In discussing engagement, a colleague told me a story of going to a conference she had dreamt of for years. She was nervours, but made a deal with herself that she had to ask a question in each session she attended. ‘There was even a session on blockchain, which I know nothing about, and I still asked a question. I felt like an idiot as I assumed the room was full of experts.’
She is highly intelligent and this was many years ago, when there were (and still are) only a handful of blockchain experts in the world. And this was an international development conference, so it’s unlikely there were any experts in the room. Perhaps people talking like they were experts, but still not experts. My colleague was one of the brave ones, willing to ask a question to improve her understanding, willing to engage.
Too often when we create trainings, workshops, or learning opportunities, we expect everyone to be brave. We expect participants to overcome their fear and engage, ask questions, and so on. And yes, it would be nice if this happened, however, it rarely does.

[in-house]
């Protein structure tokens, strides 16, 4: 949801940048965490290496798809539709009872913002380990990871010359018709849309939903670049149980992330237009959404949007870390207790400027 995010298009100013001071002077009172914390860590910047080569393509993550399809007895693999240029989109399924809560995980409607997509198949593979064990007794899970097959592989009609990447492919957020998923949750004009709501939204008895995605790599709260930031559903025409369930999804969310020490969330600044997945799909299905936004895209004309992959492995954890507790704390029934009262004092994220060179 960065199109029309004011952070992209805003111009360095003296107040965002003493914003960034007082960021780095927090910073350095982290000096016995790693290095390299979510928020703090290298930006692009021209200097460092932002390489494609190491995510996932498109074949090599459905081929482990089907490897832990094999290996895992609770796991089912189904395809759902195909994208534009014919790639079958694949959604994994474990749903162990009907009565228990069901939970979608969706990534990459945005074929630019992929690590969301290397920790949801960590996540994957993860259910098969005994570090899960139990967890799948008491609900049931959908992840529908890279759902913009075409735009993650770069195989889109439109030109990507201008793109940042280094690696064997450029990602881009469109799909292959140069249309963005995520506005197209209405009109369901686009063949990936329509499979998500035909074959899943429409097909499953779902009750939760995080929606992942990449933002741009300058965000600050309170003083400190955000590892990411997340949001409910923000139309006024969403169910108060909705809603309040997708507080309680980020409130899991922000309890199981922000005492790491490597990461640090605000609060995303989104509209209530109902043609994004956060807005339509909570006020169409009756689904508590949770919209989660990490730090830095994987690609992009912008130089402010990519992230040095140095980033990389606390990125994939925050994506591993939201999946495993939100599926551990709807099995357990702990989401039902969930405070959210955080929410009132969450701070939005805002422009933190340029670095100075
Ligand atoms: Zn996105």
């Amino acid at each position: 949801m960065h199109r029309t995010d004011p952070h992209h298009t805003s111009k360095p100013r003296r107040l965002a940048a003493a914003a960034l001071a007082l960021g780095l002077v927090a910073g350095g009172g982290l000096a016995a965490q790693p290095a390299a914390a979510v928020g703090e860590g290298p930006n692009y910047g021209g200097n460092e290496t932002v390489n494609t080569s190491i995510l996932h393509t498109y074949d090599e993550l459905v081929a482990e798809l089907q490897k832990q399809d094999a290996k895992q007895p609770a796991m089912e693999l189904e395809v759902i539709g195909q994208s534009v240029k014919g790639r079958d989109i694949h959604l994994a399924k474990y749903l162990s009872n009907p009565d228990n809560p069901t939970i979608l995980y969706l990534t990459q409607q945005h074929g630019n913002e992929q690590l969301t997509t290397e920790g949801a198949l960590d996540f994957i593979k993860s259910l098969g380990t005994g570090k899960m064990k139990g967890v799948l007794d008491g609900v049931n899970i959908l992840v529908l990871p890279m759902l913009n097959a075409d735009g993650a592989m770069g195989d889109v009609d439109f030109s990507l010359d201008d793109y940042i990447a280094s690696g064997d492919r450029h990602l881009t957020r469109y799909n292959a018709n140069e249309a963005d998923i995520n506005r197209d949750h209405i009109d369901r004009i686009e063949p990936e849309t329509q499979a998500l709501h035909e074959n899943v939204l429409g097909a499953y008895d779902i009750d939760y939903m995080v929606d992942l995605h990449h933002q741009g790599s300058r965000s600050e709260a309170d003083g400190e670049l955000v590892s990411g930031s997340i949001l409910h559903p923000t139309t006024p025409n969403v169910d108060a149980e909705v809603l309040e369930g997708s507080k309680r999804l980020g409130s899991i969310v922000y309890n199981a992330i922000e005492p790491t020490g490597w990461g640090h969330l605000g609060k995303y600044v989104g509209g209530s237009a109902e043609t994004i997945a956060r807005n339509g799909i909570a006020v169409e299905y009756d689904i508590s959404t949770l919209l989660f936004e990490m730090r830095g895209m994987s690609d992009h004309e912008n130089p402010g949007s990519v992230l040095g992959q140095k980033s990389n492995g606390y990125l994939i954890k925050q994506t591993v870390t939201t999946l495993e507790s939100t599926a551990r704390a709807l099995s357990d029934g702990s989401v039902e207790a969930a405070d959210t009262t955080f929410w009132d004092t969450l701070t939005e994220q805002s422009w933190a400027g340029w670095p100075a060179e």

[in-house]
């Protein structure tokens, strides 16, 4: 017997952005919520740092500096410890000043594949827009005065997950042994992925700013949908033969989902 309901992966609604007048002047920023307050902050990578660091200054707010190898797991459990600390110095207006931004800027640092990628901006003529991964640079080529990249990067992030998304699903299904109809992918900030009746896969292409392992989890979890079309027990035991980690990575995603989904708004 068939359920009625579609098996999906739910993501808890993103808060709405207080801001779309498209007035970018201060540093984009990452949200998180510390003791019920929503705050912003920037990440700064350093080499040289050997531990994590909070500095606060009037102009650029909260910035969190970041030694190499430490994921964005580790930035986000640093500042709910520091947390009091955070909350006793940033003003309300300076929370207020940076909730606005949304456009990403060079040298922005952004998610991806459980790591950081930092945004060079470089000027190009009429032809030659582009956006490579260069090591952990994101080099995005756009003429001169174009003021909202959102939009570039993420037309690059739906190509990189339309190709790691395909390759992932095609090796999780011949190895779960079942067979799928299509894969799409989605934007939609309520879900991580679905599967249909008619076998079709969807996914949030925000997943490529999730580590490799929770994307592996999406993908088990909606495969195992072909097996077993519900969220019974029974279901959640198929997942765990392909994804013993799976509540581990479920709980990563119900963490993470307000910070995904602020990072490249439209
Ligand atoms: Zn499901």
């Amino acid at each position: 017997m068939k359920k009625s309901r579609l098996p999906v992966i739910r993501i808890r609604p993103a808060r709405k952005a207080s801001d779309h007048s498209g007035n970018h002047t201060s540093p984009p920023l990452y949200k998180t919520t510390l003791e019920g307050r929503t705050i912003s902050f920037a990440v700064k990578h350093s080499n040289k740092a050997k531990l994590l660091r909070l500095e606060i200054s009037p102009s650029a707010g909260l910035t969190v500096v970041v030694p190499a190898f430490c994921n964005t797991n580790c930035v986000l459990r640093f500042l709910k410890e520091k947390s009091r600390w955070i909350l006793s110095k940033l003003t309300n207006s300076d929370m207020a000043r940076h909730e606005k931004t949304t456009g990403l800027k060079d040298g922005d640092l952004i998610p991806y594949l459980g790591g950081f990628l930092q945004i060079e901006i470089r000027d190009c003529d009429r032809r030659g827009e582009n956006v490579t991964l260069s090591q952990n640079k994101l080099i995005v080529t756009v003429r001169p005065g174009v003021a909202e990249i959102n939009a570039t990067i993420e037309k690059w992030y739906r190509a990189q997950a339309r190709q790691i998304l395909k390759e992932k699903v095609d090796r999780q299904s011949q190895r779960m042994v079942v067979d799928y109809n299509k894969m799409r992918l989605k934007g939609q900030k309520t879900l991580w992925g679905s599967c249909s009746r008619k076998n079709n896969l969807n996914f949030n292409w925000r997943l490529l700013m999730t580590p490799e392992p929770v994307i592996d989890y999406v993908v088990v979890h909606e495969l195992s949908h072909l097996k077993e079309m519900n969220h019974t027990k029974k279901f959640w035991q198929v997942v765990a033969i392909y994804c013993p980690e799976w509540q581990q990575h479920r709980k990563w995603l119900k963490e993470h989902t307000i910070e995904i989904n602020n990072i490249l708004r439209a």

Often, we engage if we feel safe and are interested or if we feel threatened. When threatened we lash out, we are in protection and attack mode. While this is engagement, it is not conducive for learning. Learning tends to require safety and interest. Therefore, perhaps, when we create learning opportunities we need to pay significant attention to the ‘safety’ of the environment in which the learning happens. And yes, this does include physical safety, but mostly is about emotional safety.
As for interest, we can make learning interesting, but if the participant needs to also take responsibility for his/her/their own learning.
And one more thing, we often assume everyone else in the room are experts or that we are the expert and everyone else knows less. Almost never is either of those assumptions true. There are always people in the room (virtual or physical) who we can learn from. Therefore, ask a question, engage.
It’s your turn.